When Mr Dashwood (Tom Wilkinson) dies, by law he has to leave most of his estate to his first born son which leaves his daughters and his current wife almost penniless. They are taken in by a cousin, but their lack of money impacts the two eldest daughters Elinor (Emma Thompson) and the romantic Marianne (Kate Winslet). When Elinor gets attached to the rich Edward Ferrars (Hugh Grant), his sister (Harriet Walter) disapproves. Although, Mrs Jennings (Elizabeth Spriggs) throws Colonel Brandon (Alan Rickman) at her, Marianne falls for the local pretty boy John Willoughby (Greg Wise). Yet, both relationships are fatigued and exhausting.
Emma Thompson is one of the greatest actresses working today, and her performance in Ang Lee’s Sense and Sensibility (nearly twenty years ago) is brilliant. And, she wrote the screenplay for this picture as well. Many of the best moments come from the script, including those zingers typical of any period costume drama. Colonel Brandon (Rickman) carries Miss Marianne (Winslet) which is echoed again by Willoughby (Wise). Her sickness later on the film pushes much more drama in the adaption than the original novel by Jane Austen. This adaptation is a good one, stepping away from the novel but still respecting the source material. Good show!
The late Alan Rickman was notorious for playing “bad guys” or morally questionable characters. But here, he is very much that Darcy-esque, brooding protagonist from the shadows. I don’t think I can name a bad Rickman performance, regardless if the movie was awful. From A Little Chaos to Harry Potter to Die Hard to many more, he was truly a great actor. Kate Winslet wins and so does Emma Thompson, as does Hugh Grant. These four actors were made for the Period Drama. Their performances are four of the many things that carry this film. Not to forget to mention the incredible screenplay, musical score and cinematography. Lest us forget love, wit and heartbreak as well.
When you mention Jane Austen to young people, they think “urgh”, as it’s no different to telling GCSE students that their text for the year is Emily Bronte’s Wuthering Heights. It incites groans and complaints. Though, these types of texts and films are often more loved by women/girls than boys/men. I don’t think I could tell you the last time I heard someone of the male sex volunteering to watch something like this. Recommending Poldark to my male contemporaries is a struggle enough, let alone anything written in the 18th and 19th centuries. Nonetheless, Ang Lee’s film is truly a case study of the period genre, and I applaud his directorial prowess.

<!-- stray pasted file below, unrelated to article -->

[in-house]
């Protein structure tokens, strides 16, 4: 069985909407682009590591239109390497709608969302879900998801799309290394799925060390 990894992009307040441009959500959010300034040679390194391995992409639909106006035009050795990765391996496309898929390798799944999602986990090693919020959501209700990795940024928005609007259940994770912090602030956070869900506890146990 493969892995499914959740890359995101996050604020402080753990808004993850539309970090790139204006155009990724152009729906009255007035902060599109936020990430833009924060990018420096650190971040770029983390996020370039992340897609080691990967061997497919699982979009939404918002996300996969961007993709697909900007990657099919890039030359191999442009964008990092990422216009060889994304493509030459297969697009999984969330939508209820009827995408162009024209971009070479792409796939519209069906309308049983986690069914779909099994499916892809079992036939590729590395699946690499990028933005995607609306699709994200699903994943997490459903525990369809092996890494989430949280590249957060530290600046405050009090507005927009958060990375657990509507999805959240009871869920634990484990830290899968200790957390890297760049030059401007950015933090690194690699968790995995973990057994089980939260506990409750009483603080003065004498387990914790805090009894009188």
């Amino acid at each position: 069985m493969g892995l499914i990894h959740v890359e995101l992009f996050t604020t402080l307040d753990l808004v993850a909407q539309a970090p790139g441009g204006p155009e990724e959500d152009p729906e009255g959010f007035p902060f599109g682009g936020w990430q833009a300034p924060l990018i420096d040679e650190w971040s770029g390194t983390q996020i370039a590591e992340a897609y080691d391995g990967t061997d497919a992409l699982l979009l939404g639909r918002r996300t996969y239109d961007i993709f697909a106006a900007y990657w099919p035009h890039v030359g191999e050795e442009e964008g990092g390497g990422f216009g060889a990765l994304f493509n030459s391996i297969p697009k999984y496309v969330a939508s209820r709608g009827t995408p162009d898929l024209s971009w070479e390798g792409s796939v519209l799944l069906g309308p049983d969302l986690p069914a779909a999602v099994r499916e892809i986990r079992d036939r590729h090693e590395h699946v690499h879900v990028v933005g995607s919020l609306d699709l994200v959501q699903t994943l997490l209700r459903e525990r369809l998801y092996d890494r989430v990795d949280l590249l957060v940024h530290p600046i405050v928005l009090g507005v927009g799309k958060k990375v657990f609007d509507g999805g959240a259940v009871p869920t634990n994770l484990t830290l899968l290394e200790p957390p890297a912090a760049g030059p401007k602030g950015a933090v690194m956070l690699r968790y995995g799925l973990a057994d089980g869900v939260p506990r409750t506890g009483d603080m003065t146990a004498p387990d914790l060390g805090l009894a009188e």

This film isn’t only a look at character and human nature. It’s a look at women through the Male Gaze, as many of these 19th century stories are. Women couldn’t inherit from their father and earning a living for women in high society was a no go. Society wasn’t that progressive then. We are looking at a society with strict manners and that symbolic, British stiff upper lip. Money, materialism and capitalism all come into play as well, and how important they were. Well, it’s about who has it and who doesn’t. And those who don’t aren’t to be associated with. And this wouldn’t be a period drama without having those snakes in the grass. Silent, and get you where you sleep.
I watched this film twice in one day. That’s a testament to how good this film is. Along with films like Jurassic Park, Lord of the Rings and classics such as Back to the Future and Casablanca, Sense and Sensibility makes my list of ‘most rewatchable films’ and it’s one of those movies that only gets better with each watch. Yet, films like this always have a tendency to break ones heart, especially if Emma Thompson is in the lead role. It’s a given. Never has watching someone having their world crushed been so exhausting. From the endless crying (Marianne) to denying you have emotions (Elinor), both characters show contrasting sides of what people are like when they’re in love.
Alas, from the direction to the writing to the musical score to the acting performances, this is a period drama for the generation that can be enjoyed by all ages, regardless if they are cultured or not. This came out in the year I was born, I love it to bits and I will continue to until I die.
Regardless of the romance, this is textbook witty banter; and at times, it’s almost like theatre